addendum: In 2003 I took a chance on a Portuguese label that had sent me several review CDs to consider: Creative Sources. I was under the spell of so-called lowercase or Onkyo music at the time, and found the work of violist Ernesto Rodrigues and his then small group of similar-minded colleagues exceptional. The label now has more than 600 titles, justifying my decision through an ever-evolving set of releases with an ever-expanding number of musicians, many of which would otherwise be unknown to me. All that aside, whenever Rodrigues, and now his son, cellist Guilherme Rodrigues, release an album that they perform on I'm eager and interested. Montreal did not disappoint, a perfect example of why I return to Rodrigues' work regularly. The album is a single 57 minute work, the trio using restraint, and subtle extended techniques and reverberant ambience to enfold the listener, with subtle field recordings extending the music. Having been to Montreal many times, I draw the sense of a quiet morning in the historic district, and each motion and gesture feels appropriate and focused. Turn the volume up and give the music your attention, the rewards are found in this trio's finesse.
London Experimental Ensemble
(Split Rock Records)
Drawn from 305 traditional ballads from England and Scotland alongside their American variants, anthologised by Francis James Child during the second half of the nineteenth century, are here sung by Ed Pettersen in the fascinating intersection of traditional lyrics and experimental interpretations of melodies, performed by the 11-piece London Experimental Ensemble.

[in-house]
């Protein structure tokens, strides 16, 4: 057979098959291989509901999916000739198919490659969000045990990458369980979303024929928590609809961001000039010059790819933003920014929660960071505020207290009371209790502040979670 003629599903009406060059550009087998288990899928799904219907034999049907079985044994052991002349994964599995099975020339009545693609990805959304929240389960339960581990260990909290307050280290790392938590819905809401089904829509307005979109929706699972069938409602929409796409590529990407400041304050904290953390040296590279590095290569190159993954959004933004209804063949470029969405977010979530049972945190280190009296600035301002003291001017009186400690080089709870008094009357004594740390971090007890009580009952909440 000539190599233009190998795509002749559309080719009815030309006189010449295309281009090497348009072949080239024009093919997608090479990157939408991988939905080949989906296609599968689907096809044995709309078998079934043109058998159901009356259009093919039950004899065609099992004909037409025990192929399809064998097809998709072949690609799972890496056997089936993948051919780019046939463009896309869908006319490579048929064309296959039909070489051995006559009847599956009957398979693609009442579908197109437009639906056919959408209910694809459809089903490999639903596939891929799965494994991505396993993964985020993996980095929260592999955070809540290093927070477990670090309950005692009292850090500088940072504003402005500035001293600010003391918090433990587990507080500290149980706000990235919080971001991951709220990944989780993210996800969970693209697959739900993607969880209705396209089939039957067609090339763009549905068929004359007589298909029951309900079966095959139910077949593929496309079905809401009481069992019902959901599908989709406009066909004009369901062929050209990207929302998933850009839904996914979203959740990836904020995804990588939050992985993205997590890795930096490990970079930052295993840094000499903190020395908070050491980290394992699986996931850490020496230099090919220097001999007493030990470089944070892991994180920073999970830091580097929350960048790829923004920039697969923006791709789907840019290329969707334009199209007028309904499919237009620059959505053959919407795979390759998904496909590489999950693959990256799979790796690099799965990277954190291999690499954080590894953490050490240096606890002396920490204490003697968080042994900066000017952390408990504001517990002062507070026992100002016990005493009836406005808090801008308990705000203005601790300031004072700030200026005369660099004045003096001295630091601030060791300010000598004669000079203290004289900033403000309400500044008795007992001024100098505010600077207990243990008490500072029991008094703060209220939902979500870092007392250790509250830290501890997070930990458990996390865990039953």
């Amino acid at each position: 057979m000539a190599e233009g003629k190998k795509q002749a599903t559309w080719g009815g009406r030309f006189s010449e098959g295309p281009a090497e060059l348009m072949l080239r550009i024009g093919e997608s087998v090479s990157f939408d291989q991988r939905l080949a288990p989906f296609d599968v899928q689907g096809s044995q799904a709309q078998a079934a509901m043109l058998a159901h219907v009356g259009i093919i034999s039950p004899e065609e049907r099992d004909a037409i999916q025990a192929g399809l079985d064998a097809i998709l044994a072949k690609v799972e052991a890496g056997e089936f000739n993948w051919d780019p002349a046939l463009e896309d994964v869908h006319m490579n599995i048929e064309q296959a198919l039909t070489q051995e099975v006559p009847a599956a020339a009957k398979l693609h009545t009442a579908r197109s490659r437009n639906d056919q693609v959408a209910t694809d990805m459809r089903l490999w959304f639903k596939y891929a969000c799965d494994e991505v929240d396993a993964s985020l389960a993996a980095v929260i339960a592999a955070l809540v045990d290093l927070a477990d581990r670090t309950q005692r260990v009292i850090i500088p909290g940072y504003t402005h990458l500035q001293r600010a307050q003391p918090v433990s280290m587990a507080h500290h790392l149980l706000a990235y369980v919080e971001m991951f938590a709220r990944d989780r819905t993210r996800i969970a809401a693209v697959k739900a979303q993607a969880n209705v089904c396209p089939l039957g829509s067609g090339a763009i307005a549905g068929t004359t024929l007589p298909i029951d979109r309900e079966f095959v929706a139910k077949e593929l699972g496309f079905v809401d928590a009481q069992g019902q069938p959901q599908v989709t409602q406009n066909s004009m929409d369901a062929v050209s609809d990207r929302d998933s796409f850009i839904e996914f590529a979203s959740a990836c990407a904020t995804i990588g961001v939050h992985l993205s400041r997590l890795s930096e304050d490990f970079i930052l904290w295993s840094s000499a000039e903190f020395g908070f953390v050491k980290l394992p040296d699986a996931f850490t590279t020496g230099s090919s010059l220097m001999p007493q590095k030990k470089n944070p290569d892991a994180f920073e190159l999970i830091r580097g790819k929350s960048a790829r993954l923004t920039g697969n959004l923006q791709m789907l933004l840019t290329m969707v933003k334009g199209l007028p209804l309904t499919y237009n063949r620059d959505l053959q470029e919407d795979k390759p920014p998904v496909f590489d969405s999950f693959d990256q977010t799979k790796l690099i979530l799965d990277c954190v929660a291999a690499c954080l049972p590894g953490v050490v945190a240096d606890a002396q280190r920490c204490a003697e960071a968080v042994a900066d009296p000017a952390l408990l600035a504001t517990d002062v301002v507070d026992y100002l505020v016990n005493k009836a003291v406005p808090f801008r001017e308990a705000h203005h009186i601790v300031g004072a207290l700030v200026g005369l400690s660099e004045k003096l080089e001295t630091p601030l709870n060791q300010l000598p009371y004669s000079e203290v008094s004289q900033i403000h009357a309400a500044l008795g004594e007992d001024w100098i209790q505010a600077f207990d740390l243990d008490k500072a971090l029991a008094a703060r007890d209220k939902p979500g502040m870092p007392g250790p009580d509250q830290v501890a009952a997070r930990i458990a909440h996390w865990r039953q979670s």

addendum: The name of this album may be deceptive, as it refers to Francis James Child, and not to children's songs. Child anthologized traditional ballads, and the London Experimental Ensemble draws from these to create modern and, well, more experimental versions of those songs. I have returned to this album many times, spurred by the ensemble's exceptional Treatise album interpreting the music of Cornelius Cardew. I am also reminded of Lindsay Cooper's exceptional Rags album as I hear history reflected and morphed through modern ears and interpretations.
Wooley, Nate (Wooley / Sawyer / Halvorson / Alcorn)
With two guitarists--Mary Halvorson and Susan Alcorn on pedal steel--and Ryan Sawyer on drums, New York trumpeter explores the Rocky Mountains Columbia Icefield, the largest icefield in the Canadian Rocky Mountains, through sophisticated compositions and superbly illustrative sound, an exceptional album of improvisation and intention from four modern masters.